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High Frontier Fiction

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Joined: 16 Dec 2005
Posts: 203
Location: Dallas, TX

PostPosted: Mon Dec 04, 2006 5:00 am    Post subject: High Frontier Fiction Reply with quote

"Journey Between Worlds" by Sylvia Engdahl

Published in 2006 by G. B. Putnam's Sons, it weighs in at 228 pages plus afterword.

Melinda Ashley never wanted to go to Mars. But she thought it might be a good chance to get to know her father better when he's sent there on a business trip, something that had never really happened in the years after her mother had died. She never expected to like Mars, so it should be no wonder that she didn't particularly like it when she got there, especially after falling under the bad influence of the snooty biologist Janet, who resents the fact that she has to go to Mars to advance her career. A few impolitic comments on how 'civilized' Mars is assures that Mel is in for some rough sailing.

Especially after her father dies. A tragic mechanical failure in a routine docking destroys the shuttle and cripples the Earth-Mars ship, which she was supposed to be on but is saved by some timely Martian intervention. Orphaned Mel is marooned on Mars for many months, making what seemed a timely return to her hometown overlooking the sea, with the wedding and house with white picket fence seem a frustrated dream.

How will Melinda, daughter of proud pioneers, deal with these pressing issues? How can Janet get her in even more trouble? Will Mel ever return to Earth, and her fiance, and the picket fence, and 2.3 children, and lifelong chattelage under a domineering husband? Or is a better destiny in store for our heroine?

Written in 1970, Ms. Engdahl recently revisited and updated the work, which was re-released in 2006 in a hardcover edition. This is the third juvenile for young ladies that I've reviewed, and it lies squarely between the 1950s sensibilities of "Countdown for Cindy" and the totally 80s "This Place Has No Atmosphere". The feminist movement was blossoming amongst the baby boomers when this story was written, and its influences can be seen if you look. But it's also a bigger story about defining one's individuality in a new frontier, one where new cultures wait to evolve in frontier domes.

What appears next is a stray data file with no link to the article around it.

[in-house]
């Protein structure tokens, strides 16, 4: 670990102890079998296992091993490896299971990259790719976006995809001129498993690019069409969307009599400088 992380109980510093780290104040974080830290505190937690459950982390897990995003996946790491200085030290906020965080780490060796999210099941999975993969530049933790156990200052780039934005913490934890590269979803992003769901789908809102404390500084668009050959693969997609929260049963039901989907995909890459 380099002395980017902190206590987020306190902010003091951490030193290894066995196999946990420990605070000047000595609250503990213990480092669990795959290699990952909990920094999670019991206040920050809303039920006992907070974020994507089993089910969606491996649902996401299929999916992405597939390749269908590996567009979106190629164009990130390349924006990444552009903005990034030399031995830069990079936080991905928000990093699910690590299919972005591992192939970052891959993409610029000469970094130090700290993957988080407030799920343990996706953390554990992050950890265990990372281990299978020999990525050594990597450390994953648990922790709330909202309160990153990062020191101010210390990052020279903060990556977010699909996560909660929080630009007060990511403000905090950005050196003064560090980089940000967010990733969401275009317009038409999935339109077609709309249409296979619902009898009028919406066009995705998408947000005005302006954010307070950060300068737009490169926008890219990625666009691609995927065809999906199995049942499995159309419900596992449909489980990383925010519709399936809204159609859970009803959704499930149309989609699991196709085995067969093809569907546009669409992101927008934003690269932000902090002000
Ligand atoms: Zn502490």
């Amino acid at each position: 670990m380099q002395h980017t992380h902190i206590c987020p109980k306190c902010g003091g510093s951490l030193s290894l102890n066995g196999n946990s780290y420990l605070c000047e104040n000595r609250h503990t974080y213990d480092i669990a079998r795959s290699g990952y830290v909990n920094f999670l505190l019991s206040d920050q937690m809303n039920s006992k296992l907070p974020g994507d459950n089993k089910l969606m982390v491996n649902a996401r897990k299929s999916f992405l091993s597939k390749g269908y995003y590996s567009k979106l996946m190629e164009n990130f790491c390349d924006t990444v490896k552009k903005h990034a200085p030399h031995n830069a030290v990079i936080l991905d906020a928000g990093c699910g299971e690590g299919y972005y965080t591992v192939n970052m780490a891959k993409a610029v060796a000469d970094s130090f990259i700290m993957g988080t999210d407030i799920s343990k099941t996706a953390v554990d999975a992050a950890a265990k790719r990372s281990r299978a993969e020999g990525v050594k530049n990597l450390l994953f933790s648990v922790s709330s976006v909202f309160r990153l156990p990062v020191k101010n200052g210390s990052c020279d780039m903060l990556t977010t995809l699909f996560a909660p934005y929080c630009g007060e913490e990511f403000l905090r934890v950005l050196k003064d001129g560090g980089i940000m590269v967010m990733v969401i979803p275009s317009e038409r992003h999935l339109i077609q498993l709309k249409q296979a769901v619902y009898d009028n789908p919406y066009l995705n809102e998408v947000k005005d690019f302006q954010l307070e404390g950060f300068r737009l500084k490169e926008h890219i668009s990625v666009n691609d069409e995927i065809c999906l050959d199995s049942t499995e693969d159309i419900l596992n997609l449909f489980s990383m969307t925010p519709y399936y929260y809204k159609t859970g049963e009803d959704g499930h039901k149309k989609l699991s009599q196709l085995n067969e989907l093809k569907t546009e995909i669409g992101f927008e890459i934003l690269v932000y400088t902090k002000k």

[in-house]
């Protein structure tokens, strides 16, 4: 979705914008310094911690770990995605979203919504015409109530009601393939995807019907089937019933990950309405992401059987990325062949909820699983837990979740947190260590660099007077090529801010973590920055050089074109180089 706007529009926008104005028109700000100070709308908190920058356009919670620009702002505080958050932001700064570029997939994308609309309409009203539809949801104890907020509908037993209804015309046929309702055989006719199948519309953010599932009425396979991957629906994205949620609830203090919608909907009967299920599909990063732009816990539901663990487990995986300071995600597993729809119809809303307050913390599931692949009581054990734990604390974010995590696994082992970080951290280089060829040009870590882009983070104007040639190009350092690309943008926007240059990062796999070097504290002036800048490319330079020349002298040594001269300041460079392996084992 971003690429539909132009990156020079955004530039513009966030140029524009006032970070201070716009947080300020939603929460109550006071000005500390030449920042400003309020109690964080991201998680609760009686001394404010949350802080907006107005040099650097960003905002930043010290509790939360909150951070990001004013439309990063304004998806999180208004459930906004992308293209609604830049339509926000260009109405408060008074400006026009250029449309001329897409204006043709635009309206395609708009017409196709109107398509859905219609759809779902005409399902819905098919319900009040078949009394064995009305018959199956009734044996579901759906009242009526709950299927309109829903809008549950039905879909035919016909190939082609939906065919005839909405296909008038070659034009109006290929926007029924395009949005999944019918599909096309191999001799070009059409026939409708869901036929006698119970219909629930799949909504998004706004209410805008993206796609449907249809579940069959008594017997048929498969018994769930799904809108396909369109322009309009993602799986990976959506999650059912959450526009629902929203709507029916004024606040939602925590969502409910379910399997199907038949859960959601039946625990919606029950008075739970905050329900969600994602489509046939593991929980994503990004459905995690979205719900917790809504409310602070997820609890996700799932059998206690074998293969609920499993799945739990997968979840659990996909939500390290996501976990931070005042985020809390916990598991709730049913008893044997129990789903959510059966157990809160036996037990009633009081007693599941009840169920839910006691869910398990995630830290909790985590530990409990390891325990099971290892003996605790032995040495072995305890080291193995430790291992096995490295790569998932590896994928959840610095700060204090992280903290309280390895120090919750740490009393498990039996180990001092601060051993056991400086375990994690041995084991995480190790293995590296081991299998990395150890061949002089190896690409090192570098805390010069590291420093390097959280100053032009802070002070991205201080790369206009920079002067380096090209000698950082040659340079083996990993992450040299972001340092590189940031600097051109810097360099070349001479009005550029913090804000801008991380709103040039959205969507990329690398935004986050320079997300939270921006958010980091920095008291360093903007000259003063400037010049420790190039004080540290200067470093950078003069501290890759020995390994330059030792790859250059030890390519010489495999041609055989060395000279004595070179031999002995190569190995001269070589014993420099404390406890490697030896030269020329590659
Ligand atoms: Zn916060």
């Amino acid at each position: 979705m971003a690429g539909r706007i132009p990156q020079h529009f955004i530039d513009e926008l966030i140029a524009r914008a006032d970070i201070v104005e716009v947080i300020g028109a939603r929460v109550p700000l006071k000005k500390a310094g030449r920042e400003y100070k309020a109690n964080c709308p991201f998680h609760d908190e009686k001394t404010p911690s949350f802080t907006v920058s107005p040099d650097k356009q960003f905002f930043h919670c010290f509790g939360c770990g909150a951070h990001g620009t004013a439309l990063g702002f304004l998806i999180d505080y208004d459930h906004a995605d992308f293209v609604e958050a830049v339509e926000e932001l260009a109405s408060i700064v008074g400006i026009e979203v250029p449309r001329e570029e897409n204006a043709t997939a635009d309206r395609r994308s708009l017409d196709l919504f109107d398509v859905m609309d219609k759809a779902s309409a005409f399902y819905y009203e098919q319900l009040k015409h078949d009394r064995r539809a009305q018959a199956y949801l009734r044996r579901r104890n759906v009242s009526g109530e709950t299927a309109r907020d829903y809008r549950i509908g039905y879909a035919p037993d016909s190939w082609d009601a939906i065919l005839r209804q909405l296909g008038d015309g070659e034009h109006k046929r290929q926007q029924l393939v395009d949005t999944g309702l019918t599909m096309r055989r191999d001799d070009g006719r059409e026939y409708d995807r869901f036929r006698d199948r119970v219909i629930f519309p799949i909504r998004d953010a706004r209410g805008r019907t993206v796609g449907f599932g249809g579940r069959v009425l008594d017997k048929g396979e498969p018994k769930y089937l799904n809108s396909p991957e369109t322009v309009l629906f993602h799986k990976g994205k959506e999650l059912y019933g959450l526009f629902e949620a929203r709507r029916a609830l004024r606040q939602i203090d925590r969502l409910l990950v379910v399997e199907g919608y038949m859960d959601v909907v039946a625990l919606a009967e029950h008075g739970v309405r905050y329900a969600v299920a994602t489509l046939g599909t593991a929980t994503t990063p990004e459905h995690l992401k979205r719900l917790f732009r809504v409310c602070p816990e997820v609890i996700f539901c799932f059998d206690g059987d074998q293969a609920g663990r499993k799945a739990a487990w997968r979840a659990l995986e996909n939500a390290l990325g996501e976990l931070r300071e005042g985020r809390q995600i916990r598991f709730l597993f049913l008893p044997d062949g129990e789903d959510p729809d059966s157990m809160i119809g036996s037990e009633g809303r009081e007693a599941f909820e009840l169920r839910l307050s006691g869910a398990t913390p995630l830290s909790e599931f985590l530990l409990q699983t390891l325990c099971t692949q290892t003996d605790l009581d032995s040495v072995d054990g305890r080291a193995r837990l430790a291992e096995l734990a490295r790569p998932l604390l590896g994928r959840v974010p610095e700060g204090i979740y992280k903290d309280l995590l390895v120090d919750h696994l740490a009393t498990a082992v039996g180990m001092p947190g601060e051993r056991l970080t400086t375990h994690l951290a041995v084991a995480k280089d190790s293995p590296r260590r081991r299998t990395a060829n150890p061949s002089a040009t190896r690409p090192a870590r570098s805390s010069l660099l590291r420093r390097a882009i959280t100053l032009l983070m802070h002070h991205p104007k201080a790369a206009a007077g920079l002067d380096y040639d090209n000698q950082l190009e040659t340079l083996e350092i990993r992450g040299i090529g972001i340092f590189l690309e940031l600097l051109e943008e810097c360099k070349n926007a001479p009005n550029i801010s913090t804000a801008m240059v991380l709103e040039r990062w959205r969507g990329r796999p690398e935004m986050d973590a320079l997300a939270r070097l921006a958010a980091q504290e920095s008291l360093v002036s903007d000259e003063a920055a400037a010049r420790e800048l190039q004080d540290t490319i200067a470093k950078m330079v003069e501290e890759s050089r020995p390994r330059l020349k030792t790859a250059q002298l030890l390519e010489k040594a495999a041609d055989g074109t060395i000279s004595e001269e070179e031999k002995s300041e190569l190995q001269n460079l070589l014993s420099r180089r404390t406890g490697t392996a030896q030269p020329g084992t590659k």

For the High Frontier we'll rate in honor of M. Joseph Louis Lagrange and go from L-1 to L-5, with placement at L-5 for really top notch exemplary works. To give you an idea when compared with the Lunar SciFi juvenile works previously reviewed, "Moonwake" would be an L-5. "Countdown for Cindy" is an L-4, and "This Place Has No Atmosphere" and "Earthdark" would be found at L-3.

I'll put "Journey Between Worlds" at L-4.

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Joined: 16 Dec 2005
Posts: 203
Location: Dallas, TX

PostPosted: Fri Dec 22, 2006 12:15 am    Post subject: Reply with quote

"Tom Swift - young inventor: #3 The Space Hotel" by Victor Appleton

Published in 2006 by Aladdin Paperbacks, it weighs in at 156 pages.

Tom Swift is going back into space for the first time again, this time with his kid sister Sandy to the space hotel Apogee, in which Swift Enterprises has made an investment, but unfortunately Dad can't make the trip because of another project, so Tom and Sandy are unaccompanied minors for the voyage. Things get off to a bad start when their car is attacked by a band of eco-luddites, the Road Back, on the way to the spaceport. Not everyone is happy with where technology is taking humanity, and they intend to stop it for the benefit of everyone (who as usual aren't necessarily asking to be benefitted).

The trip up introduces the major players, a spacesick scientist, a billionairesse, a travel reporter, and the bratty son of the billionairesse. Tom and Sandy know the Hotel Manager from way back, and it looks like an easy sojourn. Tom and Sandy marvel at the ongoing freefall (as opposed to the vomit comet flight they took), the impressiveness of the hotel, the beauty of the views, the little steward robots running around everywhere, and the overall joy of being in space.

But since it's Tom Swift, the fun won't last, and soon the billionairesse disappears and everyone is a suspect. Then things go from bad to worse, and Tom finds himself in the module that is his room set adrift in space. Can he escape and rescue everyone?

Fraught with danger, this larger print book is a brisk read. It's written in a very modern style of exposition that sweeps the viewer along through a story light in detail, but adequate for the content. The author does take great pains to be accurate in the space-specific detailing, but s/he does forget from time to time. I'm guessing it's written for the 10-12 age range, maybe from 8-14 years.

I'll put this one at L-3.
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